In 1948, the building remained under the jurisdiction of the Kingdom of Jordan, as part of East Jerusalem. It served as the headquarters for the Conciliation Commission for the Land of Israel, which operated under Resolution 194 of the United Nations General Assembly. The building also served as the headquarters of UNRWA, the body that functions on behalf of the United Nations to address the Palestinian refugee problem.
Following Israel’s conquest of East Jerusalem in 1967, the building was leased to various organizations. Until the early 1980s the building served as a hotel which was run by members of the family. The hotel was called “The New Orient Hotel”, a name which continued to be associated with the building even after the hotel closed down. In 1983, Dr. Faisal Husseini founded the Arab Studies Society in the building in what marked the beginning of a process turning the Orient House into one of the most important Palestinian national symbols in Jerusalem. By the outbreak of the First Intifada in 1988, Faisal Husseini was a prominent Palestinian leader, and the Arab Studies Society had begun to advance Palestinian political goals.
After the signing of the Oslo Accords, the Orient House became a political, cultural, and social center. The Orient House also served as the Palestinian Authority’s arm in Jerusalem, becoming the Palestinian peoples’ most important political symbol in the city. The Palestinians designated the Orient House as the seat of government in the future Palestinian state.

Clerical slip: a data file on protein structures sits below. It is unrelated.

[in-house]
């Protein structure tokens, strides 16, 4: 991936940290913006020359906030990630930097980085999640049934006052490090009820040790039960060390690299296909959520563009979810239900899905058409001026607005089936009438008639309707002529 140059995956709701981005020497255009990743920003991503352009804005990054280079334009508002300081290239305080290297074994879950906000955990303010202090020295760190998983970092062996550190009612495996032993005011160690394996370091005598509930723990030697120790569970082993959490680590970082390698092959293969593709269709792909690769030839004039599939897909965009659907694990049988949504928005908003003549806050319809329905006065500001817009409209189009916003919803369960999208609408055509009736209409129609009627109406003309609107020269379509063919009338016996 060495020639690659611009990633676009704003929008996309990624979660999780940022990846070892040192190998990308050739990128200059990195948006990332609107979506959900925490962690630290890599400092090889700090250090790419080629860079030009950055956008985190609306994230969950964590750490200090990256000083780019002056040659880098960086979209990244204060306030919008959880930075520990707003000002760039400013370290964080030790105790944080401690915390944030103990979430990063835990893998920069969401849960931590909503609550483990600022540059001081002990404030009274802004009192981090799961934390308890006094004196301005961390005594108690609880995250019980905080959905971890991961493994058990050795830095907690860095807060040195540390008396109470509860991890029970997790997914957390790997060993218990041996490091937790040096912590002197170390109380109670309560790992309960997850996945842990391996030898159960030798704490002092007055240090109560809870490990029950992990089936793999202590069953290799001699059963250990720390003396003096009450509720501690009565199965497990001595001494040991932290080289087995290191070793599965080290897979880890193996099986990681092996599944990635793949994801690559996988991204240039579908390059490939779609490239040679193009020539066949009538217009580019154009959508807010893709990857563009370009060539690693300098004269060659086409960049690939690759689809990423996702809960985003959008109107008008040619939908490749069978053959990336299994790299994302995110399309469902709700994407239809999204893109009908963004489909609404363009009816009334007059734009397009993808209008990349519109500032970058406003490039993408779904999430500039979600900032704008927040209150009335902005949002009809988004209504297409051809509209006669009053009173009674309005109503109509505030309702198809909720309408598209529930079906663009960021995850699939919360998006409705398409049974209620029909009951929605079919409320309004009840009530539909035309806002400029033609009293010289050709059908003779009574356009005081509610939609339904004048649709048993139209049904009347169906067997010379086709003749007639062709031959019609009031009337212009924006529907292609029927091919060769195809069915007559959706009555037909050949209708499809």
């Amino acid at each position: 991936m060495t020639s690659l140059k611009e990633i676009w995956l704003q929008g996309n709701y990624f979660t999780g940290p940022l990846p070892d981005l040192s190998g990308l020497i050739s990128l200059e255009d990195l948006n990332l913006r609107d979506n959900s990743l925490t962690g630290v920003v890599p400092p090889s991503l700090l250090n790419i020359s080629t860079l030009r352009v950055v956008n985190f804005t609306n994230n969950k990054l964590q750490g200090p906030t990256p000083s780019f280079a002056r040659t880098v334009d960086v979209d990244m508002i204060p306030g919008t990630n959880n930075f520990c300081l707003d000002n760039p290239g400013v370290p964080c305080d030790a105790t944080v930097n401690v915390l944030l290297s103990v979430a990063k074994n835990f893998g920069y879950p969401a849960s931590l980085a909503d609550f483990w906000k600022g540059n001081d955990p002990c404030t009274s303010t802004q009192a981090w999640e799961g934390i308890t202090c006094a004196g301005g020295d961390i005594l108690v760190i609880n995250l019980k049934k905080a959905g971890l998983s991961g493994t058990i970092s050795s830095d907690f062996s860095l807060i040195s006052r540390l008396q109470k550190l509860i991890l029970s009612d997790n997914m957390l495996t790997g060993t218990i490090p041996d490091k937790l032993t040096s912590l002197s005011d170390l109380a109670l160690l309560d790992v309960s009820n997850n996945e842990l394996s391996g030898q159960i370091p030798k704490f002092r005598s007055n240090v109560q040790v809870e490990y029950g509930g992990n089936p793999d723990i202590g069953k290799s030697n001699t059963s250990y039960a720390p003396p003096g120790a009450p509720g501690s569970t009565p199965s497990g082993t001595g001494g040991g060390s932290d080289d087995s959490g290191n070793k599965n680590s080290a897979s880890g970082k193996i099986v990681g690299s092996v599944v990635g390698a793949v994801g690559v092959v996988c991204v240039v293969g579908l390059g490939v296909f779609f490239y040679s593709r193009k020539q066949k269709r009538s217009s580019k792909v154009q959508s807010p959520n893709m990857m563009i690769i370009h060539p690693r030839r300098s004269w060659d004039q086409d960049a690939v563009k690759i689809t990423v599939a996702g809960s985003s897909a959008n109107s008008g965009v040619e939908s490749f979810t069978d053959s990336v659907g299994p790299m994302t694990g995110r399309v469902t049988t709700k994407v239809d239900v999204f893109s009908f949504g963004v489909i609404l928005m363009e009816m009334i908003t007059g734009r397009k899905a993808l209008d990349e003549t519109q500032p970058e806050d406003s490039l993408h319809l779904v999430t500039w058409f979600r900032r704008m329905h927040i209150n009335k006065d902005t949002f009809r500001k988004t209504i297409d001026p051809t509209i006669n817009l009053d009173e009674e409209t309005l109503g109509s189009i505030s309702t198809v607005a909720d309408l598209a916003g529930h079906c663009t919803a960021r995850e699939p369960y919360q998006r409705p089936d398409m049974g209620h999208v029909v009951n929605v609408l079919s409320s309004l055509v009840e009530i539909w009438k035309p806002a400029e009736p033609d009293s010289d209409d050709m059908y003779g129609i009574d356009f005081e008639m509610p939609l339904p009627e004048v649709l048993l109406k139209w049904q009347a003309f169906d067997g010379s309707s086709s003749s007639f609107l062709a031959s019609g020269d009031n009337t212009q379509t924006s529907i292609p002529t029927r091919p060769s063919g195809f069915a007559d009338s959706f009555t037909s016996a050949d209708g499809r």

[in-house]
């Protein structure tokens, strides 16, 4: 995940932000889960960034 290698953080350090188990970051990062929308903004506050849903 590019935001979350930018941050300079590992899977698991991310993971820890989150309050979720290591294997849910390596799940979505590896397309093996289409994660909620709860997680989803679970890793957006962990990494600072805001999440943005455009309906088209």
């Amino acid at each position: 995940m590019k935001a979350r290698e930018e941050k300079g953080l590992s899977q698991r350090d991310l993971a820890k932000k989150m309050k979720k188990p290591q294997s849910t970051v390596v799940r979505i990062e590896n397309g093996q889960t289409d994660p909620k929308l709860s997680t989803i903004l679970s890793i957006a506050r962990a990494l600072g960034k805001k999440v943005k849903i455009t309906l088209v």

In 1995 Prime Minister Yitzhak Rabin was assassinated. Subsequent Israeli governments threatened to close the center as relations between the Palestinian Authority and Israel deteriorated. The Orient House continued to serve as a center for Palestinian Authority’s activity until the outbreak of the Second Intifada in 2000, and the waves of suicide bombings. In 2001, the Israeli government led by Ariel Sharon deemed these incidents, along with Faisal Husseini’s death, sufficient to justify the issuance of an order to close the Orient House. The order has subsequently been renewed every six months.
Tombs of the Kings (Red Route, Yellow Route)
Location: Salah ad-Din street, next to the Jerusalem District Court
A magnificent burial complex dating to the Second Temple period, hewn entirely in stone. Twenty-three steps descend from street level to the burial site leading to a large plaza featuring old water reservoirs. The entrance to the burial caves is located on the western front of the plaza and is adorned by fruit themed reliefs.